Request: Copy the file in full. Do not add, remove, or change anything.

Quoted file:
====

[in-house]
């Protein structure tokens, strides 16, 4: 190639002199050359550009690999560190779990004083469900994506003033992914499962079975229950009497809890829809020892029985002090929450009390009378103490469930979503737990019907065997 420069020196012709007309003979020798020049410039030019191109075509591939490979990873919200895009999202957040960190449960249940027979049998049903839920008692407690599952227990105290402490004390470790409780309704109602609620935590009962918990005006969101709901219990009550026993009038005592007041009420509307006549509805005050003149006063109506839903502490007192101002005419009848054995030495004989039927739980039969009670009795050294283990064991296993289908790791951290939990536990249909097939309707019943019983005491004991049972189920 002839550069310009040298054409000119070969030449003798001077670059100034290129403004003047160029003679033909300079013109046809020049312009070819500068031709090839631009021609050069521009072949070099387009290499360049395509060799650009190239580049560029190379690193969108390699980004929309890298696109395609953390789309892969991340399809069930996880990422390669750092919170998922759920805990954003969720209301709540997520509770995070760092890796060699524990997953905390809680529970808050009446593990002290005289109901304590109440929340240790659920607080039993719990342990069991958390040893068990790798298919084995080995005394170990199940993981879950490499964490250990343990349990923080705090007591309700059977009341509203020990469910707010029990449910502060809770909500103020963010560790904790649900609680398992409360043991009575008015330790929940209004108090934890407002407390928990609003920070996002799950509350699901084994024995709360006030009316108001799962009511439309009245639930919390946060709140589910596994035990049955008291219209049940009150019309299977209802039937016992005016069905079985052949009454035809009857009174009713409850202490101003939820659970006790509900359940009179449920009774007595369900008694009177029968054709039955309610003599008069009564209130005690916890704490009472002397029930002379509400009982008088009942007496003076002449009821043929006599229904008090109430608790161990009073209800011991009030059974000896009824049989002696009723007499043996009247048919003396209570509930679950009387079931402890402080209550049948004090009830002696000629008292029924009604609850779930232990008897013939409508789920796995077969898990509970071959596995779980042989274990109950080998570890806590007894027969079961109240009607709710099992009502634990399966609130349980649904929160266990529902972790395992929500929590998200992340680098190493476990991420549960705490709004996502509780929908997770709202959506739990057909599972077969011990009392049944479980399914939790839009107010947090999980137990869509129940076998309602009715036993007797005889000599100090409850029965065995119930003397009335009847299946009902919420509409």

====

[in-house]
């Protein structure tokens, strides 16, 4: 190639002199050359550009690999560190779990004083469900994506003033992914499962079975229950009497809890829809020892029985002090929450009390009378103490469930979503737990019907065997 420069020196012709007309003979020798020049410039030019191109075509591939490979990873919200895009999202957040960190449960249940027979049998049903839920008692407690599952227990105290402490004390470790409780309704109602609620935590009962918990005006969101709901219990009550026993009038005592007041009420509307006549509805005050003149006063109506839903502490007192101002005419009848054995030495004989039927739980039969009670009795050294283990064991296993289908790791951290939990536990249909097939309707019943019983005491004991049972189920 002839550069310009040298054409000119070969030449003798001077670059100034290129403004003047160029003679033909300079013109046809020049312009070819500068031709090839631009021609050069521009072949070099387009290499360049395509060799650009190239580049560029190379690193969108390699980004929309890298696109395609953390789309892969991340399809069930996880990422390669750092919170998922759920805990954003969720209301709540997520509770995070760092890796060699524990997953905390809680529970808050009446593990002290005289109901304590109440929340240790659920607080039993719990342990069991958390040893068990790798298919084995080995005394170990199940993981879950490499964490250990343990349990923080705090007591309700059977009341509203020990469910707010029990449910502060809770909500103020963010560790904790649900609680398992409360043991009575008015330790929940209004108090934890407002407390928990609003920070996002799950509350699901084994024995709360006030009316108001799962009511439309009245639930919390946060709140589910596994035990049955008291219209049940009150019309299977209802039937016992005016069905079985052949009454035809009857009174009713409850202490101003939820659970006790509900359940009179449920009774007595369900008694009177029968054709039955309610003599008069009564209130005690916890704490009472002397029930002379509400009982008088009942007496003076002449009821043929006599229904008090109430608790161990009073209800011991009030059974000896009824049989002696009723007499043996009247048919003396209570509930679950009387079931402890402080209550049948004090009830002696000629008292029924009604609850779930232990008897013939409508789920796995077969898990509970071959596995779980042989274990109950080998570890806590007894027969079961109240009607709710099992009502634990399966609130349980649904929160266990529902972790395992929500929590998200992340680098190493476990991420549960705490709004996502509780929908997770709202959506739990057909599972077969011990009392049944479980399914939790839009107010947090999980137990869509129940076998309602009715036993007797005889000599100090409850029965065995119930003397009335009847299946009902919420509409």